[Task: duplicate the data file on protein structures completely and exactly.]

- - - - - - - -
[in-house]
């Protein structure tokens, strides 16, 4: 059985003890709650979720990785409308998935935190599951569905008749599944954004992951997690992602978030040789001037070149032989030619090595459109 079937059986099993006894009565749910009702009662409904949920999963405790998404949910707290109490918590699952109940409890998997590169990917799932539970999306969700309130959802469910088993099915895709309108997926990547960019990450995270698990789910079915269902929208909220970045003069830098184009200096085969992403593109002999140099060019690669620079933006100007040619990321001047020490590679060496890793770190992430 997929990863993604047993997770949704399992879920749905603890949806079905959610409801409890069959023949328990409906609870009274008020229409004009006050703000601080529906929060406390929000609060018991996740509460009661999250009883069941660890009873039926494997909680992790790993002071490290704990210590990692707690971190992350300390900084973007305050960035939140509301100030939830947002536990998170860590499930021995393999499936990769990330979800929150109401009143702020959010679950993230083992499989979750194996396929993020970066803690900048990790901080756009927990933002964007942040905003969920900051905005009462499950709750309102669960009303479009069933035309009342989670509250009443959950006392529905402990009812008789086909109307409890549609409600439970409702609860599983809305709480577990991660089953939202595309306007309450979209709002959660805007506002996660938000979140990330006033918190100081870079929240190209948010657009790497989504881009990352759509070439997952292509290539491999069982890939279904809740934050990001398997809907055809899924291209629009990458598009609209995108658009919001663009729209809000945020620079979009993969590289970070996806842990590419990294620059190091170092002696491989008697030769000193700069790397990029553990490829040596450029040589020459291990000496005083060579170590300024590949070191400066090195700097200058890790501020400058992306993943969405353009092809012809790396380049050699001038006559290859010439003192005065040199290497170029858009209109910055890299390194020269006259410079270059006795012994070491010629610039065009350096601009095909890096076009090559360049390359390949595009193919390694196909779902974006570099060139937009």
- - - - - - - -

[in-house]
């Protein structure tokens, strides 16, 4: 059985003890709650979720990785409308998935935190599951569905008749599944954004992951997690992602978030040789001037070149032989030619090595459109 079937059986099993006894009565749910009702009662409904949920999963405790998404949910707290109490918590699952109940409890998997590169990917799932539970999306969700309130959802469910088993099915895709309108997926990547960019990450995270698990789910079915269902929208909220970045003069830098184009200096085969992403593109002999140099060019690669620079933006100007040619990321001047020490590679060496890793770190992430 997929990863993604047993997770949704399992879920749905603890949806079905959610409801409890069959023949328990409906609870009274008020229409004009006050703000601080529906929060406390929000609060018991996740509460009661999250009883069941660890009873039926494997909680992790790993002071490290704990210590990692707690971190992350300390900084973007305050960035939140509301100030939830947002536990998170860590499930021995393999499936990769990330979800929150109401009143702020959010679950993230083992499989979750194996396929993020970066803690900048990790901080756009927990933002964007942040905003969920900051905005009462499950709750309102669960009303479009069933035309009342989670509250009443959950006392529905402990009812008789086909109307409890549609409600439970409702609860599983809305709480577990991660089953939202595309306007309450979209709002959660805007506002996660938000979140990330006033918190100081870079929240190209948010657009790497989504881009990352759509070439997952292509290539491999069982890939279904809740934050990001398997809907055809899924291209629009990458598009609209995108658009919001663009729209809000945020620079979009993969590289970070996806842990590419990294620059190091170092002696491989008697030769000193700069790397990029553990490829040596450029040589020459291990000496005083060579170590300024590949070191400066090195700097200058890790501020400058992306993943969405353009092809012809790396380049050699001038006559290859010439003192005065040199290497170029858009209109910055890299390194020269006259410079270059006795012994070491010629610039065009350096601009095909890096076009090559360049390359390949595009193919390694196909779902974006570099060139937009």